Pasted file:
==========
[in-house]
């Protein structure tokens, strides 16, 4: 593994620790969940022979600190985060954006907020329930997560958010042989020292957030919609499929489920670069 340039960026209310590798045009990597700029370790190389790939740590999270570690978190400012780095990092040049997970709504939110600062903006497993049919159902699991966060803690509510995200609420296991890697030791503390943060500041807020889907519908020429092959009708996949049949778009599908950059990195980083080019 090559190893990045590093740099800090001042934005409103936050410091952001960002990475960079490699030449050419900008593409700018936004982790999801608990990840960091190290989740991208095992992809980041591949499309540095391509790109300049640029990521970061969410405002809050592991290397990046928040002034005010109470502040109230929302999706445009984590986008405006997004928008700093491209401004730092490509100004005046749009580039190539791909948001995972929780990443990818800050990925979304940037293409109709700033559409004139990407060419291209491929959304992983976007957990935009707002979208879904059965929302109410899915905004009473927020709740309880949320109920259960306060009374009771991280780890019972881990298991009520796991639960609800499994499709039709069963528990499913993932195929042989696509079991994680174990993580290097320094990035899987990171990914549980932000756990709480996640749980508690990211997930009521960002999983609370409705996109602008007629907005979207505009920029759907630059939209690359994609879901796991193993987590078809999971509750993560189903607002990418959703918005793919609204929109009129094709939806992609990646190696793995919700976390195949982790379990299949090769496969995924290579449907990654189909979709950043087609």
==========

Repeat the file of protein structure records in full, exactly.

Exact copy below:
[in-house]
């Protein structure tokens, strides 16, 4: 593994620790969940022979600190985060954006907020329930997560958010042989020292957030919609499929489920670069 340039960026209310590798045009990597700029370790190389790939740590999270570690978190400012780095990092040049997970709504939110600062903006497993049919159902699991966060803690509510995200609420296991890697030791503390943060500041807020889907519908020429092959009708996949049949778009599908950059990195980083080019 090559190893990045590093740099800090001042934005409103936050410091952001960002990475960079490699030449050419900008593409700018936004982790999801608990990840960091190290989740991208095992992809980041591949499309540095391509790109300049640029990521970061969410405002809050592991290397990046928040002034005010109470502040109230929302999706445009984590986008405006997004928008700093491209401004730092490509100004005046749009580039190539791909948001995972929780990443990818800050990925979304940037293409109709700033559409004139990407060419291209491929959304992983976007957990935009707002979208879904059965929302109410899915905004009473927020709740309880949320109920259960306060009374009771991280780890019972881990298991009520796991639960609800499994499709039709069963528990499913993932195929042989696509079991994680174990993580290097320094990035899987990171990914549980932000756990709480996640749980508690990211997930009521960002999983609370409705996109602008007629907005979207505009920029759907630059939209690359994609879901796991193993987590078809999971509750993560189903607002990418959703918005793919609204929109009129094709939806992609990646190696793995919700976390195949982790379990299949090769496969995924290579449907990654189909979709950043087609």